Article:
TORONTO, APRIL 17, 2020 - The COVID-19 pandemic is having an unprecedented impact on the lives of children and youth. There is a perception among many that because children are less likely to experience severe symptoms of COVID-19, they are less affected.
Children are affected by the health impacts on their loved ones and by the fears it raises. But for most children, it is the control measures and the resulting socioeconomic crisis that will have the greatest impacts. School closures, the loss of recreational opportunities, family separation or confinement, disrupted routines and experiences and loss of family income are affecting their physical and mental health, education, development, protection, play, family unity and the income security of young people and their families. In short, the control measures are changing childhood in many respects.
UNICEF Canada is particularly concerned about the heightened impacts on the most vulnerable children, who are more likely to detach from school, fall deeper into poverty, experience deprivations and prolonged toxic stress, and go without the support and protection they need. This is the generation that will bear the greatest impacts over time as the pandemic casts a long shadow, because it affects their development now and they will carry the debt well into their future.
Canada entered the COVID-19 pandemic without resilient conditions for childhood. According to UNICEF Canada:
- 1 in 5 children and youth live in poverty
- 1 in 10 Canadians lack internet connectivity to sustain social connections and schooling – fewer children have access in homes where connection has to be shared with other members
- 1 in 4 go to bed or went to school hungry because there isn’t enough food at home
- 1 in 4 experience abuse at home
- 1 in 4 have symptoms of depression
- 1 in 3 lack basic proficiency in reading and math at age 15
The extent to which their childhoods will rebound or erode depends on what we do now. Their future is now. Canada needs a three-part strategy to lighten the impacts of the pandemic on children and youth and foster their recovery to a better state on the other side. An optimal response to COVID-19 will balance multiple risks and consider the multiple dimensions of impacts on children:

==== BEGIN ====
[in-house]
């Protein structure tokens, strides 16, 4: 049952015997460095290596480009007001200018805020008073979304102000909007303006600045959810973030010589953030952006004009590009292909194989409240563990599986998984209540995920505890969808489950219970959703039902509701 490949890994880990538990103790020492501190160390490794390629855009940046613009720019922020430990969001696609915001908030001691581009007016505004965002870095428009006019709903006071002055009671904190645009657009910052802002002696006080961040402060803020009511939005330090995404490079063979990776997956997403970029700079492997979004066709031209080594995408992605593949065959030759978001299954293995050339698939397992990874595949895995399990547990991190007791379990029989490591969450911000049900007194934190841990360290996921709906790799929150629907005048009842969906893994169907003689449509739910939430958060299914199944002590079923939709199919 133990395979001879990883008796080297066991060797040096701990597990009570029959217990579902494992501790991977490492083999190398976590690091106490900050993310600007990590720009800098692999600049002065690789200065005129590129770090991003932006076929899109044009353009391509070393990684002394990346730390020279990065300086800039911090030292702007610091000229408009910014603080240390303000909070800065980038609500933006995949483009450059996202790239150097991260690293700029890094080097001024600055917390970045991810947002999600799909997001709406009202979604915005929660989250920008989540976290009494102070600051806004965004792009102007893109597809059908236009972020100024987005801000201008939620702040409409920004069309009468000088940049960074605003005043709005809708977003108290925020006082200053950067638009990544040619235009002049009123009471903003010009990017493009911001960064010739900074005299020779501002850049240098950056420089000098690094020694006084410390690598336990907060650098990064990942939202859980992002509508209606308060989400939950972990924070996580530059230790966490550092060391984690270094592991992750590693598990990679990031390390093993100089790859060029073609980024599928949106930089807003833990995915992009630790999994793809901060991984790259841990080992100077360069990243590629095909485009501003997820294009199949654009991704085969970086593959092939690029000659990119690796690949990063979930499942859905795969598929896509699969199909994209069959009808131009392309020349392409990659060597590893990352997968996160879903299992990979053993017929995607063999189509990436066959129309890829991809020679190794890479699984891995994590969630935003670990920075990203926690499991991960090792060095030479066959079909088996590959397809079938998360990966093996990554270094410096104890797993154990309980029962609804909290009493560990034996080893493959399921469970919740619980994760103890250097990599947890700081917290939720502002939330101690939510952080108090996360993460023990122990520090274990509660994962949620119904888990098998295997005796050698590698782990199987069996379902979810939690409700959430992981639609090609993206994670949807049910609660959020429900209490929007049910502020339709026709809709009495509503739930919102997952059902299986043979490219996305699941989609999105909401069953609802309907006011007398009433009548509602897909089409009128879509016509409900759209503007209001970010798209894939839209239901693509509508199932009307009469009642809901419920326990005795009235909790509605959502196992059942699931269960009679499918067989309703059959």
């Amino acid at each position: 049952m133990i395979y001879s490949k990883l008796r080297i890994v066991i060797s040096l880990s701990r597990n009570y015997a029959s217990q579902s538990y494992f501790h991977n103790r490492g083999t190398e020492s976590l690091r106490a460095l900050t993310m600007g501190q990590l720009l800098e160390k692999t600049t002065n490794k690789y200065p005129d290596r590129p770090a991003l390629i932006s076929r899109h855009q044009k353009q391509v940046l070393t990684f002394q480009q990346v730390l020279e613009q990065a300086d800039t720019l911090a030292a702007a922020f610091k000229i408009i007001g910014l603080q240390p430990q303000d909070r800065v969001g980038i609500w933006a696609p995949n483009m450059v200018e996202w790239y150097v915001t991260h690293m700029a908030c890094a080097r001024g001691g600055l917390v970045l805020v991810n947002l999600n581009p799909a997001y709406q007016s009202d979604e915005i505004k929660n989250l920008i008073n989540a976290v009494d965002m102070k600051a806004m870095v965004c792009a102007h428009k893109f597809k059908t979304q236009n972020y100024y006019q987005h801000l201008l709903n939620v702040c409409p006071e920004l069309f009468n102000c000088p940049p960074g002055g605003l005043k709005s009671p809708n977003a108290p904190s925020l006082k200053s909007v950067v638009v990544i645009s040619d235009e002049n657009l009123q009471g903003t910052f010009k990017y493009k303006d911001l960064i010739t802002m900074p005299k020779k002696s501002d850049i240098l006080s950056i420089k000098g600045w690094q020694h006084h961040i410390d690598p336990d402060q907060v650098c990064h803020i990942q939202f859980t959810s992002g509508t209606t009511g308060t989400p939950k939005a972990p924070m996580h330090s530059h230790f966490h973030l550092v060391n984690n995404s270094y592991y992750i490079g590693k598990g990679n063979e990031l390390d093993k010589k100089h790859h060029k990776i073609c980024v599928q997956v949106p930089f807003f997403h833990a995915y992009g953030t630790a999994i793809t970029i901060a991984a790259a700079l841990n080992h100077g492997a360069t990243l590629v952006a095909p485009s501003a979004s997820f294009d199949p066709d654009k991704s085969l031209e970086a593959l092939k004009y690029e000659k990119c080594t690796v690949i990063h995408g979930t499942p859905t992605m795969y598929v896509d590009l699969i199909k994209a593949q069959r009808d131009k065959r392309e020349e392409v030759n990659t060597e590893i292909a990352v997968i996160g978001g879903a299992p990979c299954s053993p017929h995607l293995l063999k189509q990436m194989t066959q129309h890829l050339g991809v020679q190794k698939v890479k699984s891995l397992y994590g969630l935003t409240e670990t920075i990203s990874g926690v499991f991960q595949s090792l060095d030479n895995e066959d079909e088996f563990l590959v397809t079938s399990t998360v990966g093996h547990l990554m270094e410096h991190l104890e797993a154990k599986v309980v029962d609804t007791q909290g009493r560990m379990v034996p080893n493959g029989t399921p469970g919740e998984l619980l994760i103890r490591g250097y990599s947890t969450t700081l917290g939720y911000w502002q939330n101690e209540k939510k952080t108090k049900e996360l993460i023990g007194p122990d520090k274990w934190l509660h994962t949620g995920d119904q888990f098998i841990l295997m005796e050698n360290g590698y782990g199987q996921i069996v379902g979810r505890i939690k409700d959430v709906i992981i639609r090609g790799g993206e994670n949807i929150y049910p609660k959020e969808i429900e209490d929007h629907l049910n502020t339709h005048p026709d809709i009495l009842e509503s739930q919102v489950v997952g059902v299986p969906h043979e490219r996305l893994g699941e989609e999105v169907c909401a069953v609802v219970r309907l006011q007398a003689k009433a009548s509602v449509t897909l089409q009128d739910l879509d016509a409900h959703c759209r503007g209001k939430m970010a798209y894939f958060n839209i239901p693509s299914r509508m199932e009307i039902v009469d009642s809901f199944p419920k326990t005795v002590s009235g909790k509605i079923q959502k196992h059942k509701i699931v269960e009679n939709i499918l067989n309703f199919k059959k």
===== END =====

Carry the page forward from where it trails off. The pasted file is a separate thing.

- Child rights impact assessment is an approach used by other countries such as Scotland as a lens for crisis response, to ensure children are considered in decisions and to counter negative impacts of decisions on children. It should be applied at every stage from crisis to recovery, and include the perspectives of young people to understand their experiences and needs, and how they are part of the solution.
- Modelling and data must include a focus on the nature and scale of impacts on young people, including direct perspectives of young people in real time through mechanisms such as U-Report Canada.
1. LIGHTEN THE CRISIS
UNICEF Canada’s rapid child rights impact assessment outlined recommendations for all levels of government to ensure that children are protected from the coronavirus and the control measures. Many of these recommendations are being implemented, and UNICEF Canada is collaborating with partners to provide ongoing guidance and support as conditions evolve, including special measures for children in child welfare.
2. OPEN UP FOR CHILDREN
It is time to deliver new crisis mitigation measures that bridge to an “open up” response. The latest research on COVID-19 indicates that mitigation efforts of varying severity will likely be required through 2021. This will be a defining time for all of us, but children and youth in particular. They cannot wait months or years to return to school, resume physiotherapy, and interact with friends and relatives. We therefore recommend the urgent adaptation of standard physical distancing and lockdown strategies to mitigate the negative impacts of the pandemic on children. While optimal adaptations will depend on the setting, a guiding principle will be to rebalance the combination of measures to prioritize the restoration and advancement of child-centred services, with a particular focus on equity of access. These services should include informal, physical safe spaces for young people to access supportive relationships and recreational activities, health care and support for schooling, nutrition, mental health and psychosocial services, including those living with disabilities. Maintaining continuity of services will require policymakers to seize this moment to protect children from violence, abuse or exploitation, and classify these services as essential, while integrating health protection measures.
3. RECOVER TO BETTER
How many children recover, how quickly and how well, from the pandemic depends on the current response to the crisis and the timing of an “open up” phase that gives priority to children and youth. Beyond that, it is necessary to ensure that the implementation of special measures does not undermine the well-being and recovery of young people. The state of children and youth in Canada was not optimal before the pandemic, weakening their resilience to it. The future of children and youth in Canada has to be better, sustaining and increasing investment in their well-being and reducing the equity gaps among them, and ensuring they have a bright and resilient future.